Tracking the Hottest Trends in Image Capture
A look at the latest trends in image capture and where the technology is heading.
Today, there is more digital-capture equipment available than ever before. In fact, I think it’s fair to say that there is so much available in the marketplace that it is more difficult than ever to make a decision when it comes to which tools to add to your arsenal. Intensifying the confusion is the fact that you can now achieve great digital capture for just a fraction of what it cost a few years ago.
The capture side of the marketplace is clipping along at a breakneck pace and the only constant is, well, change. I do, however, see a number of trends shaking out, and what follows is my take on some of the hottest trends in digital capture.
The increase and the decrease
Just as drinks at the local convenience store keep getting bigger (a recent drive through Montana revealed a quick-mart selling 1-gallon containers of Mountain Dew with a straw), so do the sensors in digital cameras. Today, a number of 10-Mpxl compacts can be had for around $500. A few years ago, you couldn’t even get a 10-Mpxl digital SLR, and the best digital backs were in the 12- to 16-Mpxl range (with sticker prices equivalent to a fairly well-appointed 3 series BMW).
Granted, image quality on these compacts hasn’t approached the pro cameras, but the ones I’ve tested are surprisingly good, and having a 10-Mpxl point-and-shoot really opens up a lot of cropping possibilities. Just don’t depend on them in extreme low-light conditions-you will still have to have one of the big boys for this. I also have noticed that quite a few of these cameras now offer RAW-file capture, further enhancing their usability.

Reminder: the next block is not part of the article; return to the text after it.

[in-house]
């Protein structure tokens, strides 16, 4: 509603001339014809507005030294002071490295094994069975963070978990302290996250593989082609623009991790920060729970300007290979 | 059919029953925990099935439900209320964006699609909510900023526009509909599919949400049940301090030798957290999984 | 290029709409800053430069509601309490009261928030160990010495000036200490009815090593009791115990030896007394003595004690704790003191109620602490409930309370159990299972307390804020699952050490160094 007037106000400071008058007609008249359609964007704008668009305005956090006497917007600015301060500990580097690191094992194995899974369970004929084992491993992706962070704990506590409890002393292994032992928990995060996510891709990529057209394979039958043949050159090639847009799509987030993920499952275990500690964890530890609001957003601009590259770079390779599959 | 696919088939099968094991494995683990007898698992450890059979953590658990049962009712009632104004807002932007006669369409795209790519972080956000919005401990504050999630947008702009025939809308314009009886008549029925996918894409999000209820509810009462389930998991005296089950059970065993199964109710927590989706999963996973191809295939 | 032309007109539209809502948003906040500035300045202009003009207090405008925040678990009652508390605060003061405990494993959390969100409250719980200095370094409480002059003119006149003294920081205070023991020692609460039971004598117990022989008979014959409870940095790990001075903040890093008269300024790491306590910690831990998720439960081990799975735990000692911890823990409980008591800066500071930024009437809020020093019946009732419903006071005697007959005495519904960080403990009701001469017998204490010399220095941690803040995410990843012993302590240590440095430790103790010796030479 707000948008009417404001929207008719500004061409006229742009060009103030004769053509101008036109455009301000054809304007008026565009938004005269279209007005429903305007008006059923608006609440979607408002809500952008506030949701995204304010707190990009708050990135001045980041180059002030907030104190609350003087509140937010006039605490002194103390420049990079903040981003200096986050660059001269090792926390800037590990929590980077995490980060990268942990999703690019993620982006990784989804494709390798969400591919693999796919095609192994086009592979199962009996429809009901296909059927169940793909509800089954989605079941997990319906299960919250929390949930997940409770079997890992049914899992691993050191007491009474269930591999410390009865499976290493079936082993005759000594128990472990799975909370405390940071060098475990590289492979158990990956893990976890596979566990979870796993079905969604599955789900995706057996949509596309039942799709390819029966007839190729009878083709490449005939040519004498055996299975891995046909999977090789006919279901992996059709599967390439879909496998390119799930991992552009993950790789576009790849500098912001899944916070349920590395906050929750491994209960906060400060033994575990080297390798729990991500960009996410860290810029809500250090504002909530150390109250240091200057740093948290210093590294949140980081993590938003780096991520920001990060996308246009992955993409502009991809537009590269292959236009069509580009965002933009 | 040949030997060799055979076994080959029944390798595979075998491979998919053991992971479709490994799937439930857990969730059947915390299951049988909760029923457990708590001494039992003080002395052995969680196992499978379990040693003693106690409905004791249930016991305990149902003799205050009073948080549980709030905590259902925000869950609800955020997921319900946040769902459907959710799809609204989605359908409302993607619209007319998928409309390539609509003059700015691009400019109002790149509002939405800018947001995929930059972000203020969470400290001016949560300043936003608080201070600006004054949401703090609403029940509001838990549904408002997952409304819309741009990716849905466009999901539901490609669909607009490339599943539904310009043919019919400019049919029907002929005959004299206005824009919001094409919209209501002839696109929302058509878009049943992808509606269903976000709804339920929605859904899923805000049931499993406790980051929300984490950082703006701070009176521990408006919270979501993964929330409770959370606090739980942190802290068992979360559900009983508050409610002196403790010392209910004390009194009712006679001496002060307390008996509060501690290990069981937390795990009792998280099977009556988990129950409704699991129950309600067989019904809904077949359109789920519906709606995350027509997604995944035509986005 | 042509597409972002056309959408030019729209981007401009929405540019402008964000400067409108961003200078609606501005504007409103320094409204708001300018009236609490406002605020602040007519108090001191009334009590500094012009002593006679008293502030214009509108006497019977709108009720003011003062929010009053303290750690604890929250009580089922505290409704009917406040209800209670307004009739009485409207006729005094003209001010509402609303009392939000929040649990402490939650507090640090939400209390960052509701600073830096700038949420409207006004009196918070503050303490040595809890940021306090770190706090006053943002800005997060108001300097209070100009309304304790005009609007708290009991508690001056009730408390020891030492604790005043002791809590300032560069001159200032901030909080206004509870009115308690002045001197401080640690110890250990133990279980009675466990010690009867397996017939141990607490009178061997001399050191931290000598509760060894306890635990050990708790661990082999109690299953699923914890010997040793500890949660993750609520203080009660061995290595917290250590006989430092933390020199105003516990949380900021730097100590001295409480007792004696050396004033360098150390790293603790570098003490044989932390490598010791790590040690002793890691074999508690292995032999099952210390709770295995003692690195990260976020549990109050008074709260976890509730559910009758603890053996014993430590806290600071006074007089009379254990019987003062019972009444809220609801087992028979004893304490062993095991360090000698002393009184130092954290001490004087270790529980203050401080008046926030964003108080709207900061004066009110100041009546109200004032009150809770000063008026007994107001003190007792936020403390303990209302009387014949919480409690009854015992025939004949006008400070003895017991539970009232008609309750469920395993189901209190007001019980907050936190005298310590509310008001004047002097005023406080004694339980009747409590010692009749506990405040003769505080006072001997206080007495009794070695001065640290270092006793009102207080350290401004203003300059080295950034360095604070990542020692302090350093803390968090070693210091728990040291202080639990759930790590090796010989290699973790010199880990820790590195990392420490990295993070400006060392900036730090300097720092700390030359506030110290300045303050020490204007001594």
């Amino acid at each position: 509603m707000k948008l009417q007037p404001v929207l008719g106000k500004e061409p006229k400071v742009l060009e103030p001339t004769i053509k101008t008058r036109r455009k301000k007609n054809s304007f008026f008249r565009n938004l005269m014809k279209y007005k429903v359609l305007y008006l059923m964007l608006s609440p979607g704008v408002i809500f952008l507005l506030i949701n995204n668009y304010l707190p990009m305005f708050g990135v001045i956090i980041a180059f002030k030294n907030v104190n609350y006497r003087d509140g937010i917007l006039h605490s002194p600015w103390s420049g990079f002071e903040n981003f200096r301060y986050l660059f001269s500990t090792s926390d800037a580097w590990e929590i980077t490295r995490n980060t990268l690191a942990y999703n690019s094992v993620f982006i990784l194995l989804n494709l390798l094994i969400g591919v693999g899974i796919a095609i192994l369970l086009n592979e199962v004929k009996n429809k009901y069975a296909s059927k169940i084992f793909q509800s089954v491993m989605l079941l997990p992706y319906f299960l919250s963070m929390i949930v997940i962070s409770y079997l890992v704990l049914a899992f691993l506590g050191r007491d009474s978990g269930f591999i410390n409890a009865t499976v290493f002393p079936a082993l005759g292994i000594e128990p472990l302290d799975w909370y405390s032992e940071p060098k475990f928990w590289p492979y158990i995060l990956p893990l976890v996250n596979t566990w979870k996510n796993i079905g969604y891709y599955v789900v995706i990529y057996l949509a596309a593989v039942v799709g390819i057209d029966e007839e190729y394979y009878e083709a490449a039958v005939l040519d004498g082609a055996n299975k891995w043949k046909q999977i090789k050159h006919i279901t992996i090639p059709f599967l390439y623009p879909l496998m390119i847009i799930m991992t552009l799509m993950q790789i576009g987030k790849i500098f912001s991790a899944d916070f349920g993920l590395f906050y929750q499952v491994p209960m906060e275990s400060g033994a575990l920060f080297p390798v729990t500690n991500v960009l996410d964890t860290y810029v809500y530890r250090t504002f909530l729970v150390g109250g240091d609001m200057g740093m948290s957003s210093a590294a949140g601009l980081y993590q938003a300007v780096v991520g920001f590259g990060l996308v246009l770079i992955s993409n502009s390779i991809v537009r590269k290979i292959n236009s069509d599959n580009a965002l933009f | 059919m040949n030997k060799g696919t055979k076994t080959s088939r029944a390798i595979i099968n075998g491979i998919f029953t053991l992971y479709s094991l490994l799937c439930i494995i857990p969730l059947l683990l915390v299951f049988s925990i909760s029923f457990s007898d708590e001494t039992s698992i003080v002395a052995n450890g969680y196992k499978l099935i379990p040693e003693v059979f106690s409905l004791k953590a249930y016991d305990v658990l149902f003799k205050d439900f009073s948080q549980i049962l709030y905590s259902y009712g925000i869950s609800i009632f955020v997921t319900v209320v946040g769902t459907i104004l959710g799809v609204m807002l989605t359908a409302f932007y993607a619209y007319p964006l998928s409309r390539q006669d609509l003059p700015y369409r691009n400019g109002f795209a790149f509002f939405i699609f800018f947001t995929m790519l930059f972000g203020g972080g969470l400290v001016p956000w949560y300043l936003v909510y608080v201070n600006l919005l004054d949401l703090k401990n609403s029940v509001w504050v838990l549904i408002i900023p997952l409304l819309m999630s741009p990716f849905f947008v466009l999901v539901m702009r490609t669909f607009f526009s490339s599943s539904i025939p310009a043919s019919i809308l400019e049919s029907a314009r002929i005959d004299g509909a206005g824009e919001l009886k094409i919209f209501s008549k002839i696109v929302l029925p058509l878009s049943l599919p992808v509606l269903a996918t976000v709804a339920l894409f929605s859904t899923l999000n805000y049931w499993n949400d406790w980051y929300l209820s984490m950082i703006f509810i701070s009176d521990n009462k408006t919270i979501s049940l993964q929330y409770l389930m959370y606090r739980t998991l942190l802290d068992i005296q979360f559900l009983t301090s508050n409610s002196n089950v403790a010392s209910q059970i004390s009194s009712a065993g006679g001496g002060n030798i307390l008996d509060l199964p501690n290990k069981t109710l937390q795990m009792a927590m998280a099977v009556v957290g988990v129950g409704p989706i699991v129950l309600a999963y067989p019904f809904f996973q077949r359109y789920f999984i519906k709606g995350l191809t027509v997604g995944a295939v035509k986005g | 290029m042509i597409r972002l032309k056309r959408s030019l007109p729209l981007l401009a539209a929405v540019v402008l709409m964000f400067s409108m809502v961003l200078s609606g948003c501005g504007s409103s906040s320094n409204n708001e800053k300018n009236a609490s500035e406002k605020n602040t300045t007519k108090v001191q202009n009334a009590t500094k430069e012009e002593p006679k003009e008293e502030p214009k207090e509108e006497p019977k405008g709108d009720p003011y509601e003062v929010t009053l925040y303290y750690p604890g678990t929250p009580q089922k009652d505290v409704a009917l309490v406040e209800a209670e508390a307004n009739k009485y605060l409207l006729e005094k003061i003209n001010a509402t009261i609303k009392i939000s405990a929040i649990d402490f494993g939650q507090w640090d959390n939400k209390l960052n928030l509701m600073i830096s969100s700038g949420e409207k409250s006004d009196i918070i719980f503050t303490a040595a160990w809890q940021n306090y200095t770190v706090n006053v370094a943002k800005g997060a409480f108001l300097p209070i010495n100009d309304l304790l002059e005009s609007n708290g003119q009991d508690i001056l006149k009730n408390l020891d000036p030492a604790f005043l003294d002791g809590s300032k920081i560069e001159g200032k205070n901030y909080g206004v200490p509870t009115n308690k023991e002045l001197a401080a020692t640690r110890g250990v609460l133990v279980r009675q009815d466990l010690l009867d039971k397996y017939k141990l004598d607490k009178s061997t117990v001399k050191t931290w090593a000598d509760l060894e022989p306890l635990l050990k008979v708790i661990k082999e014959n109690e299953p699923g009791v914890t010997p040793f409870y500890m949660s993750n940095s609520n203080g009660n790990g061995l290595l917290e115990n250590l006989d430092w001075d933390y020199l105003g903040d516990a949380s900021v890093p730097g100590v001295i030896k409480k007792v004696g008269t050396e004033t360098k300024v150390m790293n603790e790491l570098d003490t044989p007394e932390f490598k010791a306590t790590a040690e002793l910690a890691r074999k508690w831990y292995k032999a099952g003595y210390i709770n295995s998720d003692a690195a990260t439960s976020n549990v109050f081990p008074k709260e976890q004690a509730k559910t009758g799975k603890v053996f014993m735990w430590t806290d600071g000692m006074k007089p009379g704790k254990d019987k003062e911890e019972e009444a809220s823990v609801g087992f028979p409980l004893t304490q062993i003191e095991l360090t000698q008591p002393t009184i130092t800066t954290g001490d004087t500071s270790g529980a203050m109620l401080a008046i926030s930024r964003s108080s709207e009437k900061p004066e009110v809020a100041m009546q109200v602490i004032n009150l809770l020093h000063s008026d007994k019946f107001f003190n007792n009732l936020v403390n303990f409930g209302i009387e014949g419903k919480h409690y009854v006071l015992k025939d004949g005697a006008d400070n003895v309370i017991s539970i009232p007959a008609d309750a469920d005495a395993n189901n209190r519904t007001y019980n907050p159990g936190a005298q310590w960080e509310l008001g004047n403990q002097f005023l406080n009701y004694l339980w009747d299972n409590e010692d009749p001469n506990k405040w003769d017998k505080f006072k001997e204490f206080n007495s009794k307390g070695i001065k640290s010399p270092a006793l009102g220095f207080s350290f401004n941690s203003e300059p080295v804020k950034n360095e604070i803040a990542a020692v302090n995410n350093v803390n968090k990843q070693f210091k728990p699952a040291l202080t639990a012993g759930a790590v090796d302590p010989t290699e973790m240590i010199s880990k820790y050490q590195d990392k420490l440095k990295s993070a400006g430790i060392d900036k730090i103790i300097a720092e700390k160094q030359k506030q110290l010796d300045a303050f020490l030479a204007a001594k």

Pro cameras continue to get larger sensors as well, with 10 Mpxl seeming to be the norm, while the higher-end models from Canon and Nikon sport 12 to 17 Mpxl. And if you think we’ve hit the megapixel ceiling, keep in mind that recently introduced Hasselblad medium-format camera now offers a whopping 39-Mpxl capture.
According to the Photo Marketing Association (PMA) and the New York-based NPD Group, nearly 50% of all digital cameras sold in 2006 (through September) were cameras of 6 Mpxl or more. Further, sales of 6- to 6.9-Mpxl cameras increased by more than 550% in 2006 versus 2005, while sales of cameras of 7 Mpxl or more increased by nearly 100% in 2006.
In conjunction with the sensors getting bigger, a welcome change is the increased real estate on the LCD screens at the back of the camera. If you’re like me and over 20 years old (much older in my case), you will really appreciate that most cameras now offer a 2.5-in. LCD and some have even gone to 3 in. The larger screen makes it a lot easier to handle most cameras when viewing menus, and is also a huge help when reviewing pictures that have just been shot or when using the LCD screen for composing a shot.
While megapixels and LCD sizes are on the upswing, it seems that the camera bodies themselves are slimming down-in weight as well as size, evident even in the pro digital SLRs. This has its benefits, just in terms of being easier to carry about, but also has some drawbacks. For instance, as the camera bodies continue to shrink, the buttons keep shrinking as well-and my paws are just too big to comfortably operate some of these devices. My 12-year-old has no problem with this trend, but there are days when I miss my old fashioned Nikon F. Another downside is that the smaller something is, the easier it is to misplace.
Living on the ragged edge